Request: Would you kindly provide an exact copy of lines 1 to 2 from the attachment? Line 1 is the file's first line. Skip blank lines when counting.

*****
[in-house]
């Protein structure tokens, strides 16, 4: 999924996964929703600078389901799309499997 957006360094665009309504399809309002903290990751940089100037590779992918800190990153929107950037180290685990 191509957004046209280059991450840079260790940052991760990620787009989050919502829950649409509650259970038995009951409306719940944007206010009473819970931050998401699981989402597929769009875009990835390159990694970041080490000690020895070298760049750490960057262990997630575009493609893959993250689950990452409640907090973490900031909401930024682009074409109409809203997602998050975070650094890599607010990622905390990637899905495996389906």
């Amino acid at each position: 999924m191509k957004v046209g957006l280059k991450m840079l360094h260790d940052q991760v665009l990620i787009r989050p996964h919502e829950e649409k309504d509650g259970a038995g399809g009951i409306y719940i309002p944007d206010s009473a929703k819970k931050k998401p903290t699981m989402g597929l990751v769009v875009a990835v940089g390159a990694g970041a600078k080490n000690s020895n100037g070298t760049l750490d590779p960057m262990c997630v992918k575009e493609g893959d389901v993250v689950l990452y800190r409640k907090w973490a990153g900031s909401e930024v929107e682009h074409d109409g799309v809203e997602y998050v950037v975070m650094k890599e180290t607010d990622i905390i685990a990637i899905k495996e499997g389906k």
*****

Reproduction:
[in-house]
């Protein structure tokens, strides 16, 4: 999924996964929703600078389901799309499997 957006360094665009309504399809309002903290990751940089100037590779992918800190990153929107950037180290685990 191509957004046209280059991450840079260790940052991760990620787009989050919502829950649409509650259970038995009951409306719940944007206010009473819970931050998401699981989402597929769009875009990835390159990694970041080490000690020895070298760049750490960057262990997630575009493609893959993250689950990452409640907090973490900031909401930024682009074409109409809203997602998050975070650094890599607010990622905390990637899905495996389906």